[¶7] After Auxier's claims against the other defendants were resolved, the district court entered final judgment pursuant to C.R.C.P. 58(a). Auxier then brought this appeal.

II. Rule 106(a)(4) Claim Against the Planning Commission

[¶8] Auxier contends that the district court erred by finding untimely his Rule 106(a)(4) claim against the Planning Commission set forth in the amended complaint. According to him, this claim related back to his original complaint because that complaint gave " ample notice" of facts " giving rise to a [Rule] 106(a)(4) claim" against the Planning Commission -- even though the original complaint sought only mandamus relief against the Administrator under Rule 106(a)(2).[2] Alternatively, Auxier argues that, regardless of whether his original complaint gave notice of a Rule 106(a)(4) claim, Rule 106(b) permitted him to add such a claim at any time with leave of the court because his Rule 106(a)(2) claim in the original complaint was timely. We reject both contentions.

A. Standard of Review

[¶9] We apply a mixed standard of review to a district court's dismissal of a claim under C.R.C.P. 12(b)(1) for lack of subject matter jurisdiction. Bd. of Cnty. Comm'rs v. City of Black Hawk, 2012 COA 172, ¶ 10, 292 P.3d 1172. We review factual findings for clear error and legal conclusions de novo. Id.

B. Rule 106

[¶10] As relevant here, Rule 106(a) provides that " [i]n the following cases relief may be obtained in the district court" :

(2) Where the relief sought is to compel a lower judicial body, governmental body, corporation, board, officer or person to perform an act which the law specially enjoins as a duty resulting from an office, trust, or station, or to compel the admission of a party to the use and enjoyment of a right or office to which he is entitled, and from which he is unlawfully precluded by such lower judicial body, governmental body, corporation, board, officer, or person. The judgment shall include any damages sustained;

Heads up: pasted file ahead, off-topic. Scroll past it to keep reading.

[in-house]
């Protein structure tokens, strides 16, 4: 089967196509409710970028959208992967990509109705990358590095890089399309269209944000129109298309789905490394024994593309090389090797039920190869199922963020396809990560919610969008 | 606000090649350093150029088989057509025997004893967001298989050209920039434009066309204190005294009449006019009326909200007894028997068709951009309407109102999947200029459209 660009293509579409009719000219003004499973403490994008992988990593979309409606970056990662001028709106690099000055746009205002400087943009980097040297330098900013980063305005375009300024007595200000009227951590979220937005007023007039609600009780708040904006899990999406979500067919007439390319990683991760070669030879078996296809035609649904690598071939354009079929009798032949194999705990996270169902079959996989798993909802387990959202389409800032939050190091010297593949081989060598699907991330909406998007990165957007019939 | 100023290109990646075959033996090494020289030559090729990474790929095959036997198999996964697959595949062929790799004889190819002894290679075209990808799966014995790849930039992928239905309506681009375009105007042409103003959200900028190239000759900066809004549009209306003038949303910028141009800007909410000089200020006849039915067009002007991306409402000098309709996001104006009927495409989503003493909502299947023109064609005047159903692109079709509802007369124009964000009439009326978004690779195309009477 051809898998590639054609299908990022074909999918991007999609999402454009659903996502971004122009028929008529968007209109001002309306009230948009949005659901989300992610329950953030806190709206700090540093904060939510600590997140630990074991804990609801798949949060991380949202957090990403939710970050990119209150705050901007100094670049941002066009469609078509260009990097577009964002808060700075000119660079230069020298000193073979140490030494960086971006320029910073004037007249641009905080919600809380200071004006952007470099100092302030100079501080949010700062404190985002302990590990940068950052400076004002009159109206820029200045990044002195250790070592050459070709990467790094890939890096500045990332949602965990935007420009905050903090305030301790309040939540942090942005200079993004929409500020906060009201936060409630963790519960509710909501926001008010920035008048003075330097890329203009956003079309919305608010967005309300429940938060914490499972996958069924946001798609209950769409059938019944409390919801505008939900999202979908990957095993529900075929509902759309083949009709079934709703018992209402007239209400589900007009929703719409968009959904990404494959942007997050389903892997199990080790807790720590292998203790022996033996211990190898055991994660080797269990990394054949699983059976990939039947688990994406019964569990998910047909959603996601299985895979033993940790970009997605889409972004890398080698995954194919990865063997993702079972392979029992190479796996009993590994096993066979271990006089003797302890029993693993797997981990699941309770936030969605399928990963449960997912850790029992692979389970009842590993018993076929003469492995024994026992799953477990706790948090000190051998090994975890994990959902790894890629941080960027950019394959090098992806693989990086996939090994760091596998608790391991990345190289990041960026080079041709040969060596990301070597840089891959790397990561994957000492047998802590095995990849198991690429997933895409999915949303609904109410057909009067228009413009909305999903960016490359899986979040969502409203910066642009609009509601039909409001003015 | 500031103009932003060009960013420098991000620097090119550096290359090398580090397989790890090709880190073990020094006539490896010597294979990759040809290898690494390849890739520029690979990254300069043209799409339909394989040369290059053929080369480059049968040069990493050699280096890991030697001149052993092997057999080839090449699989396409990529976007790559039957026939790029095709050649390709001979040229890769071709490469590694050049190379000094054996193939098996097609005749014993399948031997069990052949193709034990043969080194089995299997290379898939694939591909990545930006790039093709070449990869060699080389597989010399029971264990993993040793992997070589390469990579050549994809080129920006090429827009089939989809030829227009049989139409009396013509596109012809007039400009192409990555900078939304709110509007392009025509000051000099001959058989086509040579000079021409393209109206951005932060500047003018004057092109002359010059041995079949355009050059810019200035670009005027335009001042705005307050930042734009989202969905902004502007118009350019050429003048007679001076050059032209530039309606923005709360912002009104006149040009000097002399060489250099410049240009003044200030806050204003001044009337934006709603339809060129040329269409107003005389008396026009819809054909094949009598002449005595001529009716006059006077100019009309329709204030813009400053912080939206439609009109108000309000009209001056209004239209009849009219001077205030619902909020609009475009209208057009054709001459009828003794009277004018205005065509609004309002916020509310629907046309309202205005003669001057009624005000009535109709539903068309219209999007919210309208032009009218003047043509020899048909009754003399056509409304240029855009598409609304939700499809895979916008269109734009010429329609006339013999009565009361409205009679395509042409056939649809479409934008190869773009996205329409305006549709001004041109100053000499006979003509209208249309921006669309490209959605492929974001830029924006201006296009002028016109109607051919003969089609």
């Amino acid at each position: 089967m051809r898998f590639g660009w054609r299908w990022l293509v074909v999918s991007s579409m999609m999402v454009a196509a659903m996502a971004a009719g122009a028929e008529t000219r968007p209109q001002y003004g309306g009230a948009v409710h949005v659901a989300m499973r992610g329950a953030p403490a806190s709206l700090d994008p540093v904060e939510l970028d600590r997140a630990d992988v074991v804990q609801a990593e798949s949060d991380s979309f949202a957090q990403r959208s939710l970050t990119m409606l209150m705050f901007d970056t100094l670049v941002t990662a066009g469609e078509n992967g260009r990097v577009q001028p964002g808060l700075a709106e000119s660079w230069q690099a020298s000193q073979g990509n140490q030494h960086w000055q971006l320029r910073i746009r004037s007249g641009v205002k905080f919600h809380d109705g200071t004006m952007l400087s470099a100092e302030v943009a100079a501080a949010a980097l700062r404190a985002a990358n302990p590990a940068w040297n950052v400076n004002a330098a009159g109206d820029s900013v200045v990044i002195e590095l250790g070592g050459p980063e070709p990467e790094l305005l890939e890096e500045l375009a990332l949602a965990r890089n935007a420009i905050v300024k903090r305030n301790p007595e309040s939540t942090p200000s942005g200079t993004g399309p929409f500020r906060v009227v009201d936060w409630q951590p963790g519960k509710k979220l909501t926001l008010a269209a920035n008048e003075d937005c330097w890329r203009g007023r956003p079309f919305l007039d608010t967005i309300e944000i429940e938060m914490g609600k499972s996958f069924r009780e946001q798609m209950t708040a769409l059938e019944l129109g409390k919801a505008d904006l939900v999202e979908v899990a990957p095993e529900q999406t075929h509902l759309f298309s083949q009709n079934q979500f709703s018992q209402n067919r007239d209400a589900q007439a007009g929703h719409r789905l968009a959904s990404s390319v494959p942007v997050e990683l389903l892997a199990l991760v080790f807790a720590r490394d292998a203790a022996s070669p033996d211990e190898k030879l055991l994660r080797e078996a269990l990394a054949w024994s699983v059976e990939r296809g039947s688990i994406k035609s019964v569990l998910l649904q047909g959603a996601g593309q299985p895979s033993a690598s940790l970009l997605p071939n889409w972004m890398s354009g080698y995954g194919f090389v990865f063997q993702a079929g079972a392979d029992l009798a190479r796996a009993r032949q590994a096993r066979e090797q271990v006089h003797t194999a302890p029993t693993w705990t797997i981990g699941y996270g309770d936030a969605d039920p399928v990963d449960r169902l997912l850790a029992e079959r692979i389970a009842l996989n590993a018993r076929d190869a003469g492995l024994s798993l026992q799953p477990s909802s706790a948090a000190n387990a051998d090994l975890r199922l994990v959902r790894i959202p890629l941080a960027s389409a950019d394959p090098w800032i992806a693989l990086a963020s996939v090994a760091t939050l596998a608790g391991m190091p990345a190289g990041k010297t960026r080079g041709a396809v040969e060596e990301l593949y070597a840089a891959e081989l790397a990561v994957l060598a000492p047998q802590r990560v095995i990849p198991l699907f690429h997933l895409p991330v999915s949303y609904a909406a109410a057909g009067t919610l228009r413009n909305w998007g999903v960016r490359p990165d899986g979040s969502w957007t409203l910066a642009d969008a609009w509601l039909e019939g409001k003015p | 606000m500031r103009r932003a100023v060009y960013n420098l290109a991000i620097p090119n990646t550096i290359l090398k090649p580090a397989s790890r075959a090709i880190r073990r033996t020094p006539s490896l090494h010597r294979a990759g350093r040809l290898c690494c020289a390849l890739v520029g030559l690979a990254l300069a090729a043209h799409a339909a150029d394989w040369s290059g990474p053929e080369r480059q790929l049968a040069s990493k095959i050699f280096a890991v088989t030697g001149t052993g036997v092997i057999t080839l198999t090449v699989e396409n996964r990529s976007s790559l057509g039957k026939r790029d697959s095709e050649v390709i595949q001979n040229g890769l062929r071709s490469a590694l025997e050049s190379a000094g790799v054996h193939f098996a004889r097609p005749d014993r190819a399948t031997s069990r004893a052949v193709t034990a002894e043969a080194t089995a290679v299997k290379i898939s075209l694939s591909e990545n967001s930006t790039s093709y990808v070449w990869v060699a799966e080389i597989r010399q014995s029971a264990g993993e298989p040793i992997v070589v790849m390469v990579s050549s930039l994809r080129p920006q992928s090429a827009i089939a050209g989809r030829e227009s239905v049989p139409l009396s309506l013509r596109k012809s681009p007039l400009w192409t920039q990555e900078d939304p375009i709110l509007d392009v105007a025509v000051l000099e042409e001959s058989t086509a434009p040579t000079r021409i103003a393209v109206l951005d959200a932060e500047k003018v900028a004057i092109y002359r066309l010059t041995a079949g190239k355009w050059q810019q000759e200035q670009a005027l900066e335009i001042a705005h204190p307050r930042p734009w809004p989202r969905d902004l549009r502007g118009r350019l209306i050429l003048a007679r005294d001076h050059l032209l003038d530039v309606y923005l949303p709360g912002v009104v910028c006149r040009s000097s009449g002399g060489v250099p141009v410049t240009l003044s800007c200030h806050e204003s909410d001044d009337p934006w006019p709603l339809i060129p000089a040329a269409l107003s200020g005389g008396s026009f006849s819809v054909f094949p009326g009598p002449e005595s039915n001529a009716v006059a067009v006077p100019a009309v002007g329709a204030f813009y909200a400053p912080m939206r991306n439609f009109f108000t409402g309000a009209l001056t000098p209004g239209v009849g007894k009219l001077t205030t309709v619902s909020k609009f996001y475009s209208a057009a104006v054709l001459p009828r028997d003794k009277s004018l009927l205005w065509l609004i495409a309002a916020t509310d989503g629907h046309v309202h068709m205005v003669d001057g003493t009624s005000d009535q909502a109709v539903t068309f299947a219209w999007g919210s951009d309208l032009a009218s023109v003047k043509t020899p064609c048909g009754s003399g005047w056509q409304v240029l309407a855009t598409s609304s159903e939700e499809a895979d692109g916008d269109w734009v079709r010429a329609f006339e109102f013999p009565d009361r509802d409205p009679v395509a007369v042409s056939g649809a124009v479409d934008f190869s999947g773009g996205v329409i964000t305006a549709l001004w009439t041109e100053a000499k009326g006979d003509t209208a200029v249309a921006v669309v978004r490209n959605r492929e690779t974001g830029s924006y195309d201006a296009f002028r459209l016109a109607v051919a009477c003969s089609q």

. . .
(4) Where any governmental body or officer or any lower judicial body exercising judicial or quasi-judicial functions has exceeded its jurisdiction or abused its discretion, and there is no plain, speedy, and adequate remedy otherwise provided by law[.]

[¶11] Rule 106(b) provides:

Limitations as to Time. Where a statute provides for review of the acts of any governmental body or officer or judicial body by certiorari or other writ, or for a proceeding in quo warranto, relief therein provided may be had under this Rule. If no time within which review may be sought is provided by any statute, a complaint seeking

Page 751

review under subsection (a)(4) of this Rule shall be filed in the district court not later than 28 days after the final decision of the body or officer. A timely complaint may be amended at any time with leave of the court, for good cause shown, to add, dismiss or substitute parties, and such amendment shall relate back to the date of filing of the original complaint.

[¶12] The limitations period prescribed by Rule 106(b) is jurisdictional and cannot be tolled or waived. Slaughter v. Cnty. Court, 712 P.2d 1105, 1106 (Colo.App. 1985). Where, as here, no statute provides a different limitations period, a claim seeking review under Rule 106(a)(4) that is filed more than twenty-eight days after the governmental body or officer's final decision must be dismissed. Danielson v. Zoning Bd. of Adjustment, 807 P.2d 541, 543 (Colo. 1990); see Westlund v. Carter, 193 Colo. 129, 131, 565 P.2d 920, 921 (1977) (" Since the requirements of C.R.C.P. 106(b) must be construed as a statute of limitations, the failure of the plaintiffs to perfect their petition for certiorari review within [the period set forth in the rule] constituted a fatal defect which required that the complaint be dismissed." ).